You’ve finally found your dream home and have been able to get it under contract. Congratulations, that is both awesome and exciting! You start packing, and then, something pops up that could stall your sale.
In today’s market, finding a home is only the beginning. There are often stumbling blocks along the way. Here’s how to keep common real estate mistakes from killing the deal.
- No one divides the fixtures
Sales can falter because of disagreements over silly stuff — like who keeps the fireplace screen, the wall sconces or the appliances. For some buyers and sellers, it can be difficult to distinguish between a seller’s personal property and what actually comes with the house. Be sure to make note of any exclusions written in the contract which could be attached appliances, fixtures or personal property. If something is really special to as a buyer make sure to do a separate Non-Realty Addendum for it, or as a seller make sure you remove the item before you put the house on the market.
- The ex disagrees
Many dread working with their ex, and their potential impact on a home sale is one reason why. Unfortunately, it’s pretty common to find out late in the process that a former spouse hasn’t agreed to the sale with their ex. Make sure you get a preliminary title report as soon as possible and ask your seller if there are any potential claims on the title.
- Buyers buy stuff
Your first-time home buyers are moving into their new home. They don’t have a washer and dryer, and the local appliance store is offering a smoking deal — a store credit card and 15 percent off new appliances! Sounds like a steal, but it might just kill your deal. Buyers should not make major purchases, like a new car or appliances, before escrow closes. Major purchases that affect their credit can also impact the mortgage. The day after your transaction funds you are feel free to do as you please.
- Failure to disclose
It can be tough to get sellers to reveal issues with their home, but it’s almost always better to overshare when it comes to the disclosure. Inevitably, a neighbor will tell the prospective buyer about the unstable hill, the moldy basement or the meth lab around the corner. Buyers, don’t be afraid to ask your sellers the hard questions.
- There’s no appraisal — or it’s late
Appraisals used to come in magically close to the offer price. They are great for reinforcing the price of a home. But these days, appraisals are often deal-killers, and often, they don’t show up on time. It’s also common to have an appraisal review as well, which slows the transaction down.
Make sure the lender has a qualified appraiser and, when possible, accompany the appraiser on the inspection. Please note that if the appraisal comes in low, you will need to renegotiate the purchase price or pay a higher down payment.
- Unclear property boundaries
Your buyer thinks they are getting a 6,000-square-foot lot only to find out that the fence is built on the neighboring property. Or they think they own the driveway, but it’s really an easement owned by the cranky old neighbor. Lot lines, shared driveways and fences are common stumbling blocks in a home sale. If you are concerned about lot boundaries, please order a new property survey by a professional surveyor. While surveys can be costly, you may also ask if you can get a partial survey to reconfirm the boundaries.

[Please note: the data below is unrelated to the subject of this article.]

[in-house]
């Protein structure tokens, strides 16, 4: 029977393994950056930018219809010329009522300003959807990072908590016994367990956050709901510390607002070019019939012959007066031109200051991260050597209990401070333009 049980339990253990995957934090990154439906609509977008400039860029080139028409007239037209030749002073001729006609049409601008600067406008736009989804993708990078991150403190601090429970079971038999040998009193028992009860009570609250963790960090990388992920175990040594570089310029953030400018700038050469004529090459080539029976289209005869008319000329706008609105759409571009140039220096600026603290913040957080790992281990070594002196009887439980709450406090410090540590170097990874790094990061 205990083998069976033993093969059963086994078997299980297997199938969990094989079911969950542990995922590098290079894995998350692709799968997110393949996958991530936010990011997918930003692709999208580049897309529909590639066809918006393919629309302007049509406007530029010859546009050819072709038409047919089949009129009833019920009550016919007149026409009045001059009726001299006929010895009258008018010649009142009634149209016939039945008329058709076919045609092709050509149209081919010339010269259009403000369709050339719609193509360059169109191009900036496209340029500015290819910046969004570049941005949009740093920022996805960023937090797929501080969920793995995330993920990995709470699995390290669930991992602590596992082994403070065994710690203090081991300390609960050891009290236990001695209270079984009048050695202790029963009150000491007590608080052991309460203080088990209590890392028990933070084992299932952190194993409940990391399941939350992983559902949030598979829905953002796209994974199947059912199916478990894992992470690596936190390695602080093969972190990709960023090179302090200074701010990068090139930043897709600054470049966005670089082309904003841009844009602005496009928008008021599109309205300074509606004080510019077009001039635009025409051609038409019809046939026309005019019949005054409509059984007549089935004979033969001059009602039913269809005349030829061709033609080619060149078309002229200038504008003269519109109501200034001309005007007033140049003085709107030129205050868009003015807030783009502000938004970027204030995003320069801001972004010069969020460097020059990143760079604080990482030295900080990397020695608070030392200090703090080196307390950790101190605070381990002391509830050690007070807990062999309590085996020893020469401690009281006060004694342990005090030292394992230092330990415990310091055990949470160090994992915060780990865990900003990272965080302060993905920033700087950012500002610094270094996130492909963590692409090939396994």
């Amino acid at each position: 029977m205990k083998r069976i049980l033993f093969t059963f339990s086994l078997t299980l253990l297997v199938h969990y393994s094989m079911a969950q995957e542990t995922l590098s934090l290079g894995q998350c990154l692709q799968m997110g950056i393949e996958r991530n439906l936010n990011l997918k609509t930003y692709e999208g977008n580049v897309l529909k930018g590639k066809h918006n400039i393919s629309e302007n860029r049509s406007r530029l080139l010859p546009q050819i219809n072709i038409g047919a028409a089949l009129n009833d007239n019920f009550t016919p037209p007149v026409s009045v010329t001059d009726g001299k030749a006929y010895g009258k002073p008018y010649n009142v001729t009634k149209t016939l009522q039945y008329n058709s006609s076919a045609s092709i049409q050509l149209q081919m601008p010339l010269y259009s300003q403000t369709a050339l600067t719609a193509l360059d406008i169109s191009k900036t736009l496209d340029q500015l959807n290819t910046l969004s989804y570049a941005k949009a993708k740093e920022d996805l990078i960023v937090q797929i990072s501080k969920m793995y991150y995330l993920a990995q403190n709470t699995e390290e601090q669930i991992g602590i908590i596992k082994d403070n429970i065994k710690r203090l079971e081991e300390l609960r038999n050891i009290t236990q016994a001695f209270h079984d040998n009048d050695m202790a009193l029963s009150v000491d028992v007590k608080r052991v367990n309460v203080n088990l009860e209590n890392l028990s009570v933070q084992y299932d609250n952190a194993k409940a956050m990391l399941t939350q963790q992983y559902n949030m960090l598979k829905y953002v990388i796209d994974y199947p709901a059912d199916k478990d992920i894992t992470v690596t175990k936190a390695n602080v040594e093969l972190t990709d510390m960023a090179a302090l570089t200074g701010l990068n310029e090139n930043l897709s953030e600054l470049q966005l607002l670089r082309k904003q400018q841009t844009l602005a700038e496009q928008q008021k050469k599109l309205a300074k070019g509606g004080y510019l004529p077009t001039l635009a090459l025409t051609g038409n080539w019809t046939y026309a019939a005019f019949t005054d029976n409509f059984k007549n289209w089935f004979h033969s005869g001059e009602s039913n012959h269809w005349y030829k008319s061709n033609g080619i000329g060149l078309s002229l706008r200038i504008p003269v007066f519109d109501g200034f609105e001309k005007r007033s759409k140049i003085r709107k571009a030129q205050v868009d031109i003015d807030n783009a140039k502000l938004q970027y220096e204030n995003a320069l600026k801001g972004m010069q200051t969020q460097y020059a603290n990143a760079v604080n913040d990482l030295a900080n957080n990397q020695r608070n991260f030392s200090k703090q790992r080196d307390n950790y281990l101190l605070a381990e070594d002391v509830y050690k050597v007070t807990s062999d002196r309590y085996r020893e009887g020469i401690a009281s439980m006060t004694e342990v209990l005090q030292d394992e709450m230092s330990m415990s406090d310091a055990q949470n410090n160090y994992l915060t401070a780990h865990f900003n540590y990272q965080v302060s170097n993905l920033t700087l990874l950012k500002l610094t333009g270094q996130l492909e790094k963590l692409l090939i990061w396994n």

- There are no permits
In many areas, unpermitted additions or remodels have become serious challenges for buyers and sellers. On top of that, many cities and towns have implemented pre-sale inspections to fill their dwindling coffers. If your sale requires inspections, get them in advance, correct any pressing issues and get your documentation together. Have your inspections done as early as possible as some municipalities take a while to get through their workload.
- Surprising inspection results
Inspections can kill a deal, but they can also save your client from a costly lawsuit. When your client invests in a home, they should understand what they are buying. Inspection periods are like a second negotiation phase, and this additional time can become a problem when buyers and sellers can’t reach an agreement over who is responsible for what repairs.
As a seller, it is a good idea to get a pre listing inspection so that you know what items you need to prepare for ahead of time. A buyers will still probably get their own inspections, but a pre-inspection enables sellers to resolve problems that might turn off a buyer. Repairs almost always cost a seller less if the buyer knows about them before writing an offer.
- The lender changes the rules
It can be hard to imagine, but sometimes, just when everything looks great — you’ve got your buyer, not just pre-qualified, but pre-approved, and you are under contract — the lender suddenly changes the rules and your buyer can no longer meet the lender requirements. Unfortunately, this scenario can’t be always prevented.
Work with a reputable mortgage broker or lender with a solid record of closing transactions. Check this guy out right here: https://www.zillow.com/lender-profile/BillRappNetworkFunding/
- The bank doesn’t care
If the property being purchased is a short sale, the bank is basically in charge and doesn’t care about a buyer’s timeline. Sadly, it’s not unheard of for short sales to drag on for years, only to have the bank pass. When a bank is involved, it is best to ask questions about the process and timelines so that you have appropriate expectations about the process.
However, if you are seriously considering moving right now you need to take action right now and talk to a reputable Real Estate & Mortgage Broker today, please call 281-222-0433 or visit: